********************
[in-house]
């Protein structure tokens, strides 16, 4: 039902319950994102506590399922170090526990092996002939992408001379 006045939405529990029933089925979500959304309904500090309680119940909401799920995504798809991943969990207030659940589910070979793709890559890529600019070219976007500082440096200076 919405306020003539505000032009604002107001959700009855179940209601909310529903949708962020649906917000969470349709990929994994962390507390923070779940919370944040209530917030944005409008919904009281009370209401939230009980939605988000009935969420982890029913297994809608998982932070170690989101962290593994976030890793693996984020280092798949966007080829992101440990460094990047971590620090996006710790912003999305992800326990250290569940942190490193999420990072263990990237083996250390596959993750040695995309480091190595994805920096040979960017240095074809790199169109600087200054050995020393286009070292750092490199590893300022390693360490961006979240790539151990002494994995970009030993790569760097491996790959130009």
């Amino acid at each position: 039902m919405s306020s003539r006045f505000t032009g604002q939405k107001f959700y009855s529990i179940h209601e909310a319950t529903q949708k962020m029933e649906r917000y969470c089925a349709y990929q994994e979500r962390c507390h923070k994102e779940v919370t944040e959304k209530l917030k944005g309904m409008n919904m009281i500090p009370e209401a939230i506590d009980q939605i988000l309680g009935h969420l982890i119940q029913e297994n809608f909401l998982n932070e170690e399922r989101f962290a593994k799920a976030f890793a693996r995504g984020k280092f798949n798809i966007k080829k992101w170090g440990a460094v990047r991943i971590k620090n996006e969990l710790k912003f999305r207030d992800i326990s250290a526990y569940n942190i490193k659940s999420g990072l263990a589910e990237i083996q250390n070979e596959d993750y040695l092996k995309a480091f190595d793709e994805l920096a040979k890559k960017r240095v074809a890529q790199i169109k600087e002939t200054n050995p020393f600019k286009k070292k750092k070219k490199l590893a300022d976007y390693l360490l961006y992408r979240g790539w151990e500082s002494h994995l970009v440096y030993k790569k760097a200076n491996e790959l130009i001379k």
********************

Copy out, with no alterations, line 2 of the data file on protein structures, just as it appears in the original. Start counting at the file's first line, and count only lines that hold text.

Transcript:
């Protein structure tokens, strides 16, 4: 039902319950994102506590399922170090526990092996002939992408001379 006045939405529990029933089925979500959304309904500090309680119940909401799920995504798809991943969990207030659940589910070979793709890559890529600019070219976007500082440096200076 919405306020003539505000032009604002107001959700009855179940209601909310529903949708962020649906917000969470349709990929994994962390507390923070779940919370944040209530917030944005409008919904009281009370209401939230009980939605988000009935969420982890029913297994809608998982932070170690989101962290593994976030890793693996984020280092798949966007080829992101440990460094990047971590620090996006710790912003999305992800326990250290569940942190490193999420990072263990990237083996250390596959993750040695995309480091190595994805920096040979960017240095074809790199169109600087200054050995020393286009070292750092490199590893300022390693360490961006979240790539151990002494994995970009030993790569760097491996790959130009």